India’s largest infrastructure lender is selling its renewable energy assets to avoid defaulting on its debts
- The cash-strapped IL&FS, India’s largest infrastructure lender, announced on 28 November that it had initiated the process of seeking bids for its
windand solar power assets.
- The sale is part of a resolution plan that the Uday
Kotakcommittee submitted to the National Company Law Tribunal (NCLT), a special insolvency court, on 31 October.
- The move will be followed with with many more asset sales, capital infusions and debt restructuring deals as the committee hopes to complete the resolution process of IL&FS by mid-to-late-2019.
The renewable energy assets up for sale include a number of operational and soon-to-be operational wind power plants across India with a total capacity of nearly 1,000 MW, the asset management and project development businesses for these wind power plants, and the project management business for solar power plants with a capacity of 300 MW.
While the net worth of these assets wasn’t specified, media reports said earlier this month that GAIL India, a government-owned gas utility firm, would consider buying the wind energy assets at a considerable discount.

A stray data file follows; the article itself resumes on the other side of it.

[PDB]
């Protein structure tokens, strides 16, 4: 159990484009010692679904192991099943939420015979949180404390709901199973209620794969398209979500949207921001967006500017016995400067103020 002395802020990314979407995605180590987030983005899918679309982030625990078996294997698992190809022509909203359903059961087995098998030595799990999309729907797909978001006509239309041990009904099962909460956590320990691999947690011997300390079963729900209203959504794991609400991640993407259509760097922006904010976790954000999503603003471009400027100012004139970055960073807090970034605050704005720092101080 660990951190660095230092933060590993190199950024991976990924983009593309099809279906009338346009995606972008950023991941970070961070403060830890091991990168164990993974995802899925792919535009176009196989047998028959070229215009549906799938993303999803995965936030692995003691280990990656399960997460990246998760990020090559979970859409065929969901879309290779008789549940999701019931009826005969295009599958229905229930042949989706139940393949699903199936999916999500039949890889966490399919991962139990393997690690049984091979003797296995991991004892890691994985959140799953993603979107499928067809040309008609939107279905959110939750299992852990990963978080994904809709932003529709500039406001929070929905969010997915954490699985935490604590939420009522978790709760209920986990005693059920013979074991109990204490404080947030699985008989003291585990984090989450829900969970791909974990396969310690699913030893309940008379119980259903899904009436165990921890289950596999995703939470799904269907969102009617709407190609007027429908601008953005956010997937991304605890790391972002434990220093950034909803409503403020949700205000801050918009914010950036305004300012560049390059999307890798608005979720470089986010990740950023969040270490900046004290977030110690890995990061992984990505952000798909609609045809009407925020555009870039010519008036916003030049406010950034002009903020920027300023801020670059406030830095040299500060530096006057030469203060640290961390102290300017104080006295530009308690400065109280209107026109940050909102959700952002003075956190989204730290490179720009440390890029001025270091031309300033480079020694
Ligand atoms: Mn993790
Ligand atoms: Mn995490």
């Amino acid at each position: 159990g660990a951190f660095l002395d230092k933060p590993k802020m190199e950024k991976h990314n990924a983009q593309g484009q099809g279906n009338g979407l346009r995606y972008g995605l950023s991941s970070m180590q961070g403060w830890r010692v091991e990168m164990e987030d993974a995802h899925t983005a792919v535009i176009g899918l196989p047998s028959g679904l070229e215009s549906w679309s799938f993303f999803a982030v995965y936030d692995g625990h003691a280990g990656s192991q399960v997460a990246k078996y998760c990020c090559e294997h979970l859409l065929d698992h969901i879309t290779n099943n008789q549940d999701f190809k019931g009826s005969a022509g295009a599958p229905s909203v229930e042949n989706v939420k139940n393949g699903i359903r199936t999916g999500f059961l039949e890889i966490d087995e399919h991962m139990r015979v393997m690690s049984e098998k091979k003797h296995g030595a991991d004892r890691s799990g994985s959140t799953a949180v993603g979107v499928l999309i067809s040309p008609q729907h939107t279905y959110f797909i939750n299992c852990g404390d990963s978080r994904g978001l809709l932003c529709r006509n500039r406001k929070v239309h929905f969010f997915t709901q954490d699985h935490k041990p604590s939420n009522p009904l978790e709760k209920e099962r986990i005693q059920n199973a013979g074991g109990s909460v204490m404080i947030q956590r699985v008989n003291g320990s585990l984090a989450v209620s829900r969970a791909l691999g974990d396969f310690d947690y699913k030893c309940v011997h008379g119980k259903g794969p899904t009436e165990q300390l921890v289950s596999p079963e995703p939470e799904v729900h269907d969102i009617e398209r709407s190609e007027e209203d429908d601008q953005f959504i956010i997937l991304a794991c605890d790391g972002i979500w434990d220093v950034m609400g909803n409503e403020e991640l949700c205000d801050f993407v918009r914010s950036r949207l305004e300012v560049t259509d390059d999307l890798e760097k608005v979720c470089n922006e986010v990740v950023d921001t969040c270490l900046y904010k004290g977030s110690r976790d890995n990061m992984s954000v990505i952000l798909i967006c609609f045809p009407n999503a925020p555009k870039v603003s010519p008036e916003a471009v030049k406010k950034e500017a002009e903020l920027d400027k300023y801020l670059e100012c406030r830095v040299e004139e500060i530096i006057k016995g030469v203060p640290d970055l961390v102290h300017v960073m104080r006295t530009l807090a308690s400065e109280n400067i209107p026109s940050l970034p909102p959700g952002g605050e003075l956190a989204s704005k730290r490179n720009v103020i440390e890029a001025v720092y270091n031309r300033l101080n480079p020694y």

The decision to sell the controlling stake in these assets was taken by the government-appointed committee, which is led by banker Uday Kotak. The committee is tasked with monetising the infrastructure lender’s assets so it can pay off its debt obligations and avoid
The sale is part of a resolution plan that the Uday Kotak committee submitted to the National Company Law Tribunal (NCLT), a special insolvency court, on 31 October. It will be followed with many more asset sales, capital infusions and debt restructuring deals as the committee hopes to complete the resolution process by mid-to-late-2019.
The seven-member committee replaced IL&FS’s board of directors in early October and immediately began working on a plan to turn around the company’s operations.
The task is considerable. With over ₹940 billion in debt and a byzantine corporate structure that includes 348 subsidiaries, restructuring the infrastructure lender’s operations will be difficult.
However, the committee has maintained that its goal is not to cut up the company and sell it off in parts, stating that its “value would be preserved” as the plan for the resolution of its debts was drawn up.
Recent attempts at monetising IL&FS’s assets have been met with enthusiasm from the market. Earlier this week, the company said that it had received more than a dozen bids for controlling stakes in its securities services business, IL&FS Securities Services Ltd, and settlements and clearing arm, ISSL Settlement & Transaction Services Ltd, which were put up for sale on 12 November.
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